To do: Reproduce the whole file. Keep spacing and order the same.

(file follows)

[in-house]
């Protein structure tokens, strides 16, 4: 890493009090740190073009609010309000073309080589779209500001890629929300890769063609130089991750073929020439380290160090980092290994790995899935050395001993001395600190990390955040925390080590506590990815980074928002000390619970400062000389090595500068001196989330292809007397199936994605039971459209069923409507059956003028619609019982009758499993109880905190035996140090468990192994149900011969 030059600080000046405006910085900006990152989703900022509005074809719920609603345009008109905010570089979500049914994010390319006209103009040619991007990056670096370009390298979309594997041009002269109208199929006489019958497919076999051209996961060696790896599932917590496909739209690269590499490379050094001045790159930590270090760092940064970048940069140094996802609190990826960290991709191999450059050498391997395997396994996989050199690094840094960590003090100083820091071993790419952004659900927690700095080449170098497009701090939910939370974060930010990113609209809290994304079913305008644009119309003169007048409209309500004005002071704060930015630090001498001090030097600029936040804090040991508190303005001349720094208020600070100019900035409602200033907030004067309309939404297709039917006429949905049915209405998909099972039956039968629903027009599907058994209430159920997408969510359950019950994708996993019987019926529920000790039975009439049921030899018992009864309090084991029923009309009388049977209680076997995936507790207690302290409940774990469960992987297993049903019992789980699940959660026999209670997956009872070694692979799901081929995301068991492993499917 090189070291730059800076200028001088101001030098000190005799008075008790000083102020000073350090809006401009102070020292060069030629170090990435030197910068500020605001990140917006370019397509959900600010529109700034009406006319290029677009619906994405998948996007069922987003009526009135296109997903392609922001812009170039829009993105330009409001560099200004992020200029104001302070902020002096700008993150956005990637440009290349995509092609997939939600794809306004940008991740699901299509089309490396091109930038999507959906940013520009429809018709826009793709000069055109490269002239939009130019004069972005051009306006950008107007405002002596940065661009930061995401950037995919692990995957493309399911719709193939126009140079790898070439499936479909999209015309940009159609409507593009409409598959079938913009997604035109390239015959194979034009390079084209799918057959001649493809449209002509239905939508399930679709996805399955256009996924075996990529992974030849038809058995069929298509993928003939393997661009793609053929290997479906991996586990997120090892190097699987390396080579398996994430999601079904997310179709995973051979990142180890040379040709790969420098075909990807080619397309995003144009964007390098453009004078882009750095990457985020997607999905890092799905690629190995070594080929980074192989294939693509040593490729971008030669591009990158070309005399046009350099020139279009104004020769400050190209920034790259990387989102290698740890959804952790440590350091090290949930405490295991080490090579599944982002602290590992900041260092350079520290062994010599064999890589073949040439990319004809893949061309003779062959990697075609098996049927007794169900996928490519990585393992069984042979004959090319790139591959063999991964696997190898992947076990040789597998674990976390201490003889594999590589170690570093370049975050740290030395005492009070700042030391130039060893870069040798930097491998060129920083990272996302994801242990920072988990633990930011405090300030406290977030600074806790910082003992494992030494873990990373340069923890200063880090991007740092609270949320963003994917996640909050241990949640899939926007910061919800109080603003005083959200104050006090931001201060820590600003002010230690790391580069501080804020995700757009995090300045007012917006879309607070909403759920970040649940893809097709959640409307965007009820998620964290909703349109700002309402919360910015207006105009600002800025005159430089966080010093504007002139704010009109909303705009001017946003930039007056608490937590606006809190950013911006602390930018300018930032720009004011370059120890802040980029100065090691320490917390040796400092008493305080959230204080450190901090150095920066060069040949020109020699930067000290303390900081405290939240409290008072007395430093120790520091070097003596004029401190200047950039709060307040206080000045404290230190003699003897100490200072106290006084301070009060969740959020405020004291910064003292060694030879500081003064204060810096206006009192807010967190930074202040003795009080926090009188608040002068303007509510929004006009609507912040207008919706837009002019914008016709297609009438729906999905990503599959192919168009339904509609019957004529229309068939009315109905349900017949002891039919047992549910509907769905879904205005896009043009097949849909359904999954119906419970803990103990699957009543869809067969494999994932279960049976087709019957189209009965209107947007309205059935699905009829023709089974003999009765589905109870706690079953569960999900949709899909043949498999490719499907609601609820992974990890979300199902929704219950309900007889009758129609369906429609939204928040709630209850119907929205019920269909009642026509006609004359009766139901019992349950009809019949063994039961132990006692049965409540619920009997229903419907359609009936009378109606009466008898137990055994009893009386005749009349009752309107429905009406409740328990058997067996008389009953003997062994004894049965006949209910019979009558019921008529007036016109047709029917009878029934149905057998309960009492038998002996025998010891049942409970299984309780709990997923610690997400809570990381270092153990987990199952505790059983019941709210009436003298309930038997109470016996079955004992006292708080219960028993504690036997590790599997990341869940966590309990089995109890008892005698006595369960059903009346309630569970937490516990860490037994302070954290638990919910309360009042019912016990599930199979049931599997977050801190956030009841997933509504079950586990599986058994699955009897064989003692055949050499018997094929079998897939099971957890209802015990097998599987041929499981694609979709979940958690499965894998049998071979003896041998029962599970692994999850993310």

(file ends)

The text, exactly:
[in-house]
């Protein structure tokens, strides 16, 4: 890493009090740190073009609010309000073309080589779209500001890629929300890769063609130089991750073929020439380290160090980092290994790995899935050395001993001395600190990390955040925390080590506590990815980074928002000390619970400062000389090595500068001196989330292809007397199936994605039971459209069923409507059956003028619609019982009758499993109880905190035996140090468990192994149900011969 030059600080000046405006910085900006990152989703900022509005074809719920609603345009008109905010570089979500049914994010390319006209103009040619991007990056670096370009390298979309594997041009002269109208199929006489019958497919076999051209996961060696790896599932917590496909739209690269590499490379050094001045790159930590270090760092940064970048940069140094996802609190990826960290991709191999450059050498391997395997396994996989050199690094840094960590003090100083820091071993790419952004659900927690700095080449170098497009701090939910939370974060930010990113609209809290994304079913305008644009119309003169007048409209309500004005002071704060930015630090001498001090030097600029936040804090040991508190303005001349720094208020600070100019900035409602200033907030004067309309939404297709039917006429949905049915209405998909099972039956039968629903027009599907058994209430159920997408969510359950019950994708996993019987019926529920000790039975009439049921030899018992009864309090084991029923009309009388049977209680076997995936507790207690302290409940774990469960992987297993049903019992789980699940959660026999209670997956009872070694692979799901081929995301068991492993499917 090189070291730059800076200028001088101001030098000190005799008075008790000083102020000073350090809006401009102070020292060069030629170090990435030197910068500020605001990140917006370019397509959900600010529109700034009406006319290029677009619906994405998948996007069922987003009526009135296109997903392609922001812009170039829009993105330009409001560099200004992020200029104001302070902020002096700008993150956005990637440009290349995509092609997939939600794809306004940008991740699901299509089309490396091109930038999507959906940013520009429809018709826009793709000069055109490269002239939009130019004069972005051009306006950008107007405002002596940065661009930061995401950037995919692990995957493309399911719709193939126009140079790898070439499936479909999209015309940009159609409507593009409409598959079938913009997604035109390239015959194979034009390079084209799918057959001649493809449209002509239905939508399930679709996805399955256009996924075996990529992974030849038809058995069929298509993928003939393997661009793609053929290997479906991996586990997120090892190097699987390396080579398996994430999601079904997310179709995973051979990142180890040379040709790969420098075909990807080619397309995003144009964007390098453009004078882009750095990457985020997607999905890092799905690629190995070594080929980074192989294939693509040593490729971008030669591009990158070309005399046009350099020139279009104004020769400050190209920034790259990387989102290698740890959804952790440590350091090290949930405490295991080490090579599944982002602290590992900041260092350079520290062994010599064999890589073949040439990319004809893949061309003779062959990697075609098996049927007794169900996928490519990585393992069984042979004959090319790139591959063999991964696997190898992947076990040789597998674990976390201490003889594999590589170690570093370049975050740290030395005492009070700042030391130039060893870069040798930097491998060129920083990272996302994801242990920072988990633990930011405090300030406290977030600074806790910082003992494992030494873990990373340069923890200063880090991007740092609270949320963003994917996640909050241990949640899939926007910061919800109080603003005083959200104050006090931001201060820590600003002010230690790391580069501080804020995700757009995090300045007012917006879309607070909403759920970040649940893809097709959640409307965007009820998620964290909703349109700002309402919360910015207006105009600002800025005159430089966080010093504007002139704010009109909303705009001017946003930039007056608490937590606006809190950013911006602390930018300018930032720009004011370059120890802040980029100065090691320490917390040796400092008493305080959230204080450190901090150095920066060069040949020109020699930067000290303390900081405290939240409290008072007395430093120790520091070097003596004029401190200047950039709060307040206080000045404290230190003699003897100490200072106290006084301070009060969740959020405020004291910064003292060694030879500081003064204060810096206006009192807010967190930074202040003795009080926090009188608040002068303007509510929004006009609507912040207008919706837009002019914008016709297609009438729906999905990503599959192919168009339904509609019957004529229309068939009315109905349900017949002891039919047992549910509907769905879904205005896009043009097949849909359904999954119906419970803990103990699957009543869809067969494999994932279960049976087709019957189209009965209107947007309205059935699905009829023709089974003999009765589905109870706690079953569960999900949709899909043949498999490719499907609601609820992974990890979300199902929704219950309900007889009758129609369906429609939204928040709630209850119907929205019920269909009642026509006609004359009766139901019992349950009809019949063994039961132990006692049965409540619920009997229903419907359609009936009378109606009466008898137990055994009893009386005749009349009752309107429905009406409740328990058997067996008389009953003997062994004894049965006949209910019979009558019921008529007036016109047709029917009878029934149905057998309960009492038998002996025998010891049942409970299984309780709990997923610690997400809570990381270092153990987990199952505790059983019941709210009436003298309930038997109470016996079955004992006292708080219960028993504690036997590790599997990341869940966590309990089995109890008892005698006595369960059903009346309630569970937490516990860490037994302070954290638990919910309360009042019912016990599930199979049931599997977050801190956030009841997933509504079950586990599986058994699955009897064989003692055949050499018997094929079998897939099971957890209802015990097998599987041929499981694609979709979940958690499965894998049998071979003896041998029962599970692994999850993310």